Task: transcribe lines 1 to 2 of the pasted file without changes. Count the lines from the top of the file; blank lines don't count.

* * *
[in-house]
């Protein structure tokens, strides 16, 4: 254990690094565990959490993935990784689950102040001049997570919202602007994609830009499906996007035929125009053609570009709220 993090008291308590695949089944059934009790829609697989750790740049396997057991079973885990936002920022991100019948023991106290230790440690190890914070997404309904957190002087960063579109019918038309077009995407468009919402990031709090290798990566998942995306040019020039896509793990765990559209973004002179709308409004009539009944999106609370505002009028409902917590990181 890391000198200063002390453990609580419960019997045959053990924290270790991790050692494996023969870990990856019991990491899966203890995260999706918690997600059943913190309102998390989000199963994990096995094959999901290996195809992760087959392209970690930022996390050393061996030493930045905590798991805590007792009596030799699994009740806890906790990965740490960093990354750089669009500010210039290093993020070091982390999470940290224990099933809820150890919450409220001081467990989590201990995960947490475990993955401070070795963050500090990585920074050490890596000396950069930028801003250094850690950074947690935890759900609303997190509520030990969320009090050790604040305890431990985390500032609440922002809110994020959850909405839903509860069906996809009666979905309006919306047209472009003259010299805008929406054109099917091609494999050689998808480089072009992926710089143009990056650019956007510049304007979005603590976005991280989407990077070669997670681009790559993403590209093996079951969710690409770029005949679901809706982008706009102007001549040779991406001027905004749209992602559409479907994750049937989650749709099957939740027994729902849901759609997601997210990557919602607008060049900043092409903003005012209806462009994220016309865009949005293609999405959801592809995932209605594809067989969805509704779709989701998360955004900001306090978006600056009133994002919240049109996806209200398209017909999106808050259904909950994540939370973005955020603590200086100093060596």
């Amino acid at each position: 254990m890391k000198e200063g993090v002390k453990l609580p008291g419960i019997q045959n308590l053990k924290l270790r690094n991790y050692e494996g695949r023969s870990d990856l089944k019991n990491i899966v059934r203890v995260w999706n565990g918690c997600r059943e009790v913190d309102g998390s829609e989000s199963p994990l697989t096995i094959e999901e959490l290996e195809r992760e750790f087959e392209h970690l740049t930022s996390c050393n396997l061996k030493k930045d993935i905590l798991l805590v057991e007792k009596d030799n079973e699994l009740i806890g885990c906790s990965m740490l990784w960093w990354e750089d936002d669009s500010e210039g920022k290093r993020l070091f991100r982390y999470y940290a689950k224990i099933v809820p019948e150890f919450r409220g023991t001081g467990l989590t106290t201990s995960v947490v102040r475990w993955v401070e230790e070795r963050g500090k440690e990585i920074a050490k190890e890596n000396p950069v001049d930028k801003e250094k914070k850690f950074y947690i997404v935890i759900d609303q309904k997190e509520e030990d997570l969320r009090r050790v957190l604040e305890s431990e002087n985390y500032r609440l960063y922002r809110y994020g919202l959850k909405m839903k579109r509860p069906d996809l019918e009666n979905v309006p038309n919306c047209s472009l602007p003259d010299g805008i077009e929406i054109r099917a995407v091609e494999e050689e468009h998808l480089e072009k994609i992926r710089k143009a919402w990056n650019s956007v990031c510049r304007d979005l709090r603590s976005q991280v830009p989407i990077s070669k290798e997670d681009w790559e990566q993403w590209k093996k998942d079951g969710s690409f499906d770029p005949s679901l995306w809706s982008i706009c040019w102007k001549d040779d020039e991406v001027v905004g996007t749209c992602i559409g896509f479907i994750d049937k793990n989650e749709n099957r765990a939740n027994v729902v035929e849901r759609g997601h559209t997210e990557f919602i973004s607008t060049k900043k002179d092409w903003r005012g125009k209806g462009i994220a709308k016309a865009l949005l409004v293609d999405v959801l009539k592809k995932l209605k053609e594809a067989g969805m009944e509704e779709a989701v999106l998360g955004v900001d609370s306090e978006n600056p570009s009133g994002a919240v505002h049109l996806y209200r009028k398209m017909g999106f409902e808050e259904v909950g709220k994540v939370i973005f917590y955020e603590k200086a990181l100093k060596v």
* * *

[in-house]
């Protein structure tokens, strides 16, 4: 254990690094565990959490993935990784689950102040001049997570919202602007994609830009499906996007035929125009053609570009709220 993090008291308590695949089944059934009790829609697989750790740049396997057991079973885990936002920022991100019948023991106290230790440690190890914070997404309904957190002087960063579109019918038309077009995407468009919402990031709090290798990566998942995306040019020039896509793990765990559209973004002179709308409004009539009944999106609370505002009028409902917590990181 890391000198200063002390453990609580419960019997045959053990924290270790991790050692494996023969870990990856019991990491899966203890995260999706918690997600059943913190309102998390989000199963994990096995094959999901290996195809992760087959392209970690930022996390050393061996030493930045905590798991805590007792009596030799699994009740806890906790990965740490960093990354750089669009500010210039290093993020070091982390999470940290224990099933809820150890919450409220001081467990989590201990995960947490475990993955401070070795963050500090990585920074050490890596000396950069930028801003250094850690950074947690935890759900609303997190509520030990969320009090050790604040305890431990985390500032609440922002809110994020959850909405839903509860069906996809009666979905309006919306047209472009003259010299805008929406054109099917091609494999050689998808480089072009992926710089143009990056650019956007510049304007979005603590976005991280989407990077070669997670681009790559993403590209093996079951969710690409770029005949679901809706982008706009102007001549040779991406001027905004749209992602559409479907994750049937989650749709099957939740027994729902849901759609997601997210990557919602607008060049900043092409903003005012209806462009994220016309865009949005293609999405959801592809995932209605594809067989969805509704779709989701998360955004900001306090978006600056009133994002919240049109996806209200398209017909999106808050259904909950994540939370973005955020603590200086100093060596």